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Calibration and ISO 9001, 17025, 16063-21

How the Standards Apply to Accelerometer Calibration

Familiar with standards like ISO17025 and ISO16063-21?   Already operating under an ISO9001 Quality management system?  The world of standards, controlled processes, documentation and audits can sometimes be daunting...  To help demystify this world when it comes to accelerometer calibration, we’ll begin by discussing the relationships between the various parts of each these quality system pieces.

With the broad based acceptance and application of the ISO9001:2000 Standard for Quality Management Systems , most companies that own/operate test and measurement equipment have the obligation to maintain and control the acceptable function performance of this equipment.  For this reason, many test engineers are already family with terms and procedures like, “Control of Measurement and Test Instrumentation”.

While working within the over-arching framework of the ISO9001, users often ask if there are any applicable standards to calibration of accelerometers.  At broadest level for calibration, users should be familiar with the ISO17025:2005 Standard entitled, “General Requirements for the Competence of Calibration and Testing Laboratories”.  The 17025 standard (formerly ISO Guide 25) provides the global quality framework for the calibration/metrology laboratory much the same way ISO9001 does for the entire organization.  Like ISO9001, the 17025 standard covers control of instrumentation, vendor management, communication and documentation, however it also covers much deeper calibration specifics like uncertainty calculations and proficiency testing.  When written properly the manuals, procedures, forms and instructions of 17025 flow seamlessly within an ISO9001 framework.  In fact, if you operate under an existing quality system, much of the general process is probably already under control.

If you are not running under a current quality system, the ISO10012:2003 standard may be a good choice for your organization as it includes pertinent organizational aspects of the more sweeping ISO9001 standard and the full technical scope of the ISO17025 laboratory standard.  In fact, once a lab is certified to both ISO9001 and ISO17025, it has reached compliance with ISO10012.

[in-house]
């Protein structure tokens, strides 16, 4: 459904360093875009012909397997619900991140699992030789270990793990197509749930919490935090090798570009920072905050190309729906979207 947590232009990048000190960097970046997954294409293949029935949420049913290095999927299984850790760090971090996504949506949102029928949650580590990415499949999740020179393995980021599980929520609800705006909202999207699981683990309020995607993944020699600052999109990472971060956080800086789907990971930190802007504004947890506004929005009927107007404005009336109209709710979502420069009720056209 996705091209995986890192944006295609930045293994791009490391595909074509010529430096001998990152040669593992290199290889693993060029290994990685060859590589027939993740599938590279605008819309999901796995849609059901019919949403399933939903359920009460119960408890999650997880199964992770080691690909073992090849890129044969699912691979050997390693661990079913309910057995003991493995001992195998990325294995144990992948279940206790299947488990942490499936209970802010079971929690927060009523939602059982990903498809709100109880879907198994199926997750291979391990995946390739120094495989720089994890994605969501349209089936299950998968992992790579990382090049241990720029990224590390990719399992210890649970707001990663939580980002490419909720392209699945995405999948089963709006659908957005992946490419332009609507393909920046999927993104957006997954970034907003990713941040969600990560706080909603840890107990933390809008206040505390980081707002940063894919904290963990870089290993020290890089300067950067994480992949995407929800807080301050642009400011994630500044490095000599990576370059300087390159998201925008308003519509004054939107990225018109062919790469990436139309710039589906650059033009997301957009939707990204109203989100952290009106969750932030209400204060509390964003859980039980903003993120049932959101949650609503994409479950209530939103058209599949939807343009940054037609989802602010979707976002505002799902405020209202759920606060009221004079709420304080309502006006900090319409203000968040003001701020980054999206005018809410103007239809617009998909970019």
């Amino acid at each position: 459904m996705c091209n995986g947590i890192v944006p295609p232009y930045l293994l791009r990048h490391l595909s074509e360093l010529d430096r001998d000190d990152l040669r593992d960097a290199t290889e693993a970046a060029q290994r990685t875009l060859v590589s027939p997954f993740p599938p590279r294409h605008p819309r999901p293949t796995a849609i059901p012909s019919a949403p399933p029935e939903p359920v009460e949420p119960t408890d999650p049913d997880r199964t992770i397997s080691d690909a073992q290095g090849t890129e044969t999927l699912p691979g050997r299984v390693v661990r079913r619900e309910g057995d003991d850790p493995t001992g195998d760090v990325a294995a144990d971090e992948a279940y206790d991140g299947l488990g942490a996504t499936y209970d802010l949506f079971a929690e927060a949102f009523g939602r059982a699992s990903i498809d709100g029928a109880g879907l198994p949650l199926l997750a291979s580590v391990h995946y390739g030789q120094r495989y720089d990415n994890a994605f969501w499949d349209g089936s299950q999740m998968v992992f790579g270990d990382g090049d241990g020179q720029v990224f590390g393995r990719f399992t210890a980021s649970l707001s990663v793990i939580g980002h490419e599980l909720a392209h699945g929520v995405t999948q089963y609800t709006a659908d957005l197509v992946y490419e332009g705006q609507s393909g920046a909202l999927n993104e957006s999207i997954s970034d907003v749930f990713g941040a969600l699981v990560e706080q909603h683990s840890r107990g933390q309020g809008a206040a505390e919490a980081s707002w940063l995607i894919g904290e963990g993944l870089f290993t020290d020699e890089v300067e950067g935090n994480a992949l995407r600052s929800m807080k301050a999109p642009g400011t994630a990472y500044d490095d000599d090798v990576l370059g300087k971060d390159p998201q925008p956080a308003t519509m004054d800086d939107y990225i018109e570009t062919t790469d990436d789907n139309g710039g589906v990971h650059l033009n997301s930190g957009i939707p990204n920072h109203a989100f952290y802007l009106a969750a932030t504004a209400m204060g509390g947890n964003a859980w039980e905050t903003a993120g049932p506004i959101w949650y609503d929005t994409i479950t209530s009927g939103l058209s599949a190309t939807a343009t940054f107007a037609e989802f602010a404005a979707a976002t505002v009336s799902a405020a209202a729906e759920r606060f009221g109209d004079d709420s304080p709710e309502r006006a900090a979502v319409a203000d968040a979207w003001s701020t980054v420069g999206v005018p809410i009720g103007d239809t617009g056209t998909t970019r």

Regarding US standards, you may have also heard of the “Z540” standard.  Formally called, ANSI/NCSL Z540-1-1994, Calibration Laboratories and Measuring and Test Equipment – General Requirements, the standard is essentially the same structure and content as the ISO17025 standard.  When being certified to 17025, a laboratory can gain dual certification (ISO17025 and ANSI Z540) with only 3 additional questions which deal with subtle variations on a few clauses (use of non-standard methods, subcontracting and complaints).

When is comes to certification to the standards, the American Association of Laboratory Accreditation (A2LA), is a common choice for an audit/registration house in the USA.  Througout the world there are certification organizations specific to each country or region, for example,  UKAS for United Kingdom and INMETRO for Brazil.

Of particular interest and scrutiny during the accreditation process are the uncertainty calculations and proficiencies for each calibration methodology.  These uncertainties are composed of both systemic and random components and are created by the environment and the component equipment selection used to create the calibration system.

In the case of accelerometers, the ISO standard 16063-21:2003 specifies a methodology for vibration calibration by comparison to a reference transducer (back-to-back method).  An electrodynamic calibration shaker provides oscillatory (sinusoidal) excitation to both the reference sensor and the co-mounted sensor-under-test (SUT). Sensitivity is measured at a reference frequency (normally 100Hz or 160Hz). Sweeping through the desired range of frequencies then generates a frequency response curve of the transducer, while changing the level of excitation at a certain frequency allows the sensor linearity to be measured.

This simple overview begins to show the basic relationships between the applicable standards.  In other editions of the Sensors & Calibration Tips newsletter we will discuss various calibration system considerations when operating under the 16063 standard, as well as provide tips and tricks for accelerometer calibration practitioners.


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